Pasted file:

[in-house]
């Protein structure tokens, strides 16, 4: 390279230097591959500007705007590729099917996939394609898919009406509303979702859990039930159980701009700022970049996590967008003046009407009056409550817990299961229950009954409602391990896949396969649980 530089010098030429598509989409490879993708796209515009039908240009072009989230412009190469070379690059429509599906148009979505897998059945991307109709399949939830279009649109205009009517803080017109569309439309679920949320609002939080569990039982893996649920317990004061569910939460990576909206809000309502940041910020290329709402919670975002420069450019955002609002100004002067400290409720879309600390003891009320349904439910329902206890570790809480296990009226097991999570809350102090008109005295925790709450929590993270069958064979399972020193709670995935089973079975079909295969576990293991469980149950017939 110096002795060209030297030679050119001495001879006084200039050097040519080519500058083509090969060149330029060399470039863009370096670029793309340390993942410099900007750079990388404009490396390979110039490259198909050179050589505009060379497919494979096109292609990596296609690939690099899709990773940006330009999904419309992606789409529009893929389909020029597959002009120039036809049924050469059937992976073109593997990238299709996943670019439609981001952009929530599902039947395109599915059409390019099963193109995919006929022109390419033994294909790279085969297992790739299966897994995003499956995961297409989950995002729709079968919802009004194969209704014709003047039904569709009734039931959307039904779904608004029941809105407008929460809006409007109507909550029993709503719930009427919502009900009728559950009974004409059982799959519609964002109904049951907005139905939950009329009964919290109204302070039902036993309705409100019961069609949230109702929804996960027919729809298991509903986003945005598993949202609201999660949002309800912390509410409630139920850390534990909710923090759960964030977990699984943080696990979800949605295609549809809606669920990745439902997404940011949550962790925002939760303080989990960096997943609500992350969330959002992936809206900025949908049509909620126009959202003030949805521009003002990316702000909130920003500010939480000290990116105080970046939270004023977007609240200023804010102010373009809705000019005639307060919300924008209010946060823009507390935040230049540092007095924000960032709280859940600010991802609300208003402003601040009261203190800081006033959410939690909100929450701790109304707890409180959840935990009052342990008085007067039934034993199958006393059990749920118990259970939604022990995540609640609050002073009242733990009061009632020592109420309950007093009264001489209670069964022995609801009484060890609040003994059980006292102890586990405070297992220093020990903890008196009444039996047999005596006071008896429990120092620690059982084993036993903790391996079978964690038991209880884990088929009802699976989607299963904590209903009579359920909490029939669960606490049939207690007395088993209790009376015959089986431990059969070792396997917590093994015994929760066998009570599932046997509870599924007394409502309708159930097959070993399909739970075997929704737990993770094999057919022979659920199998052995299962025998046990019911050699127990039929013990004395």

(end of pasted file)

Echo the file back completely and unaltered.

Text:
[in-house]
């Protein structure tokens, strides 16, 4: 390279230097591959500007705007590729099917996939394609898919009406509303979702859990039930159980701009700022970049996590967008003046009407009056409550817990299961229950009954409602391990896949396969649980 530089010098030429598509989409490879993708796209515009039908240009072009989230412009190469070379690059429509599906148009979505897998059945991307109709399949939830279009649109205009009517803080017109569309439309679920949320609002939080569990039982893996649920317990004061569910939460990576909206809000309502940041910020290329709402919670975002420069450019955002609002100004002067400290409720879309600390003891009320349904439910329902206890570790809480296990009226097991999570809350102090008109005295925790709450929590993270069958064979399972020193709670995935089973079975079909295969576990293991469980149950017939 110096002795060209030297030679050119001495001879006084200039050097040519080519500058083509090969060149330029060399470039863009370096670029793309340390993942410099900007750079990388404009490396390979110039490259198909050179050589505009060379497919494979096109292609990596296609690939690099899709990773940006330009999904419309992606789409529009893929389909020029597959002009120039036809049924050469059937992976073109593997990238299709996943670019439609981001952009929530599902039947395109599915059409390019099963193109995919006929022109390419033994294909790279085969297992790739299966897994995003499956995961297409989950995002729709079968919802009004194969209704014709003047039904569709009734039931959307039904779904608004029941809105407008929460809006409007109507909550029993709503719930009427919502009900009728559950009974004409059982799959519609964002109904049951907005139905939950009329009964919290109204302070039902036993309705409100019961069609949230109702929804996960027919729809298991509903986003945005598993949202609201999660949002309800912390509410409630139920850390534990909710923090759960964030977990699984943080696990979800949605295609549809809606669920990745439902997404940011949550962790925002939760303080989990960096997943609500992350969330959002992936809206900025949908049509909620126009959202003030949805521009003002990316702000909130920003500010939480000290990116105080970046939270004023977007609240200023804010102010373009809705000019005639307060919300924008209010946060823009507390935040230049540092007095924000960032709280859940600010991802609300208003402003601040009261203190800081006033959410939690909100929450701790109304707890409180959840935990009052342990008085007067039934034993199958006393059990749920118990259970939604022990995540609640609050002073009242733990009061009632020592109420309950007093009264001489209670069964022995609801009484060890609040003994059980006292102890586990405070297992220093020990903890008196009444039996047999005596006071008896429990120092620690059982084993036993903790391996079978964690038991209880884990088929009802699976989607299963904590209903009579359920909490029939669960606490049939207690007395088993209790009376015959089986431990059969070792396997917590093994015994929760066998009570599932046997509870599924007394409502309708159930097959070993399909739970075997929704737990993770094999057919022979659920199998052995299962025998046990019911050699127990039929013990004395």